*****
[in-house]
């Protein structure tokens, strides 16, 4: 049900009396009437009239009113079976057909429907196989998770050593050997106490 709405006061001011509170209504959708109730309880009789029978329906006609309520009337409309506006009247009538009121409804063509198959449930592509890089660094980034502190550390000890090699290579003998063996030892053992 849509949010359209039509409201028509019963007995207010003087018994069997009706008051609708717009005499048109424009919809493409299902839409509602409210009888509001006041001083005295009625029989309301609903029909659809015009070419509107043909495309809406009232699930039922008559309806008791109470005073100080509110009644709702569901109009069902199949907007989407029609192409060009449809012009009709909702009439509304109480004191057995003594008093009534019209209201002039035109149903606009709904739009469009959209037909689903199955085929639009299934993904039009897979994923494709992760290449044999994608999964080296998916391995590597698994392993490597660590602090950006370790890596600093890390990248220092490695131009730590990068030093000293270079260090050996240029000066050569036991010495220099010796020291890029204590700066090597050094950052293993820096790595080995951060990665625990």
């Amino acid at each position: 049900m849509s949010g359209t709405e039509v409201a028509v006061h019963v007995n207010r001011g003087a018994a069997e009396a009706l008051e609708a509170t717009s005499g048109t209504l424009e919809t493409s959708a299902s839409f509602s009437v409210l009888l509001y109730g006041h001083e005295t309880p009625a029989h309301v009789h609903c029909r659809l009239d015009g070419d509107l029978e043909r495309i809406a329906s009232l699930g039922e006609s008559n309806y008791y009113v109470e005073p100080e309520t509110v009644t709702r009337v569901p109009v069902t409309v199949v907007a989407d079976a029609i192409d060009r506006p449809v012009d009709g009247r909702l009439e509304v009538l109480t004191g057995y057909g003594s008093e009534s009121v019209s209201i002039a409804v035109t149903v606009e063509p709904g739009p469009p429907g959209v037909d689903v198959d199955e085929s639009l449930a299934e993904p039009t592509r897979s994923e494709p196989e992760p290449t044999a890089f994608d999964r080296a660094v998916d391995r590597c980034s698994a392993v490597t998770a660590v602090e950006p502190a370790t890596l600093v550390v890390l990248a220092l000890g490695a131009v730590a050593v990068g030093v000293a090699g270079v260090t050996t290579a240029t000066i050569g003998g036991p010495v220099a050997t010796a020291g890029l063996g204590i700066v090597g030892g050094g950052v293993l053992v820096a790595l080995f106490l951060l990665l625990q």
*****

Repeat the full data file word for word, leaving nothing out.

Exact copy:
[in-house]
């Protein structure tokens, strides 16, 4: 049900009396009437009239009113079976057909429907196989998770050593050997106490 709405006061001011509170209504959708109730309880009789029978329906006609309520009337409309506006009247009538009121409804063509198959449930592509890089660094980034502190550390000890090699290579003998063996030892053992 849509949010359209039509409201028509019963007995207010003087018994069997009706008051609708717009005499048109424009919809493409299902839409509602409210009888509001006041001083005295009625029989309301609903029909659809015009070419509107043909495309809406009232699930039922008559309806008791109470005073100080509110009644709702569901109009069902199949907007989407029609192409060009449809012009009709909702009439509304109480004191057995003594008093009534019209209201002039035109149903606009709904739009469009959209037909689903199955085929639009299934993904039009897979994923494709992760290449044999994608999964080296998916391995590597698994392993490597660590602090950006370790890596600093890390990248220092490695131009730590990068030093000293270079260090050996240029000066050569036991010495220099010796020291890029204590700066090597050094950052293993820096790595080995951060990665625990």
């Amino acid at each position: 049900m849509s949010g359209t709405e039509v409201a028509v006061h019963v007995n207010r001011g003087a018994a069997e009396a009706l008051e609708a509170t717009s005499g048109t209504l424009e919809t493409s959708a299902s839409f509602s009437v409210l009888l509001y109730g006041h001083e005295t309880p009625a029989h309301v009789h609903c029909r659809l009239d015009g070419d509107l029978e043909r495309i809406a329906s009232l699930g039922e006609s008559n309806y008791y009113v109470e005073p100080e309520t509110v009644t709702r009337v569901p109009v069902t409309v199949v907007a989407d079976a029609i192409d060009r506006p449809v012009d009709g009247r909702l009439e509304v009538l109480t004191g057995y057909g003594s008093e009534s009121v019209s209201i002039a409804v035109t149903v606009e063509p709904g739009p469009p429907g959209v037909d689903v198959d199955e085929s639009l449930a299934e993904p039009t592509r897979s994923e494709p196989e992760p290449t044999a890089f994608d999964r080296a660094v998916d391995r590597c980034s698994a392993v490597t998770a660590v602090e950006p502190a370790t890596l600093v550390v890390l990248a220092l000890g490695a131009v730590a050593v990068g030093v000293a090699g270079v260090t050996t290579a240029t000066i050569g003998g036991p010495v220099a050997t010796a020291g890029l063996g204590i700066v090597g030892g050094g950052v293993l053992v820096a790595l080995f106490l951060l990665l625990q």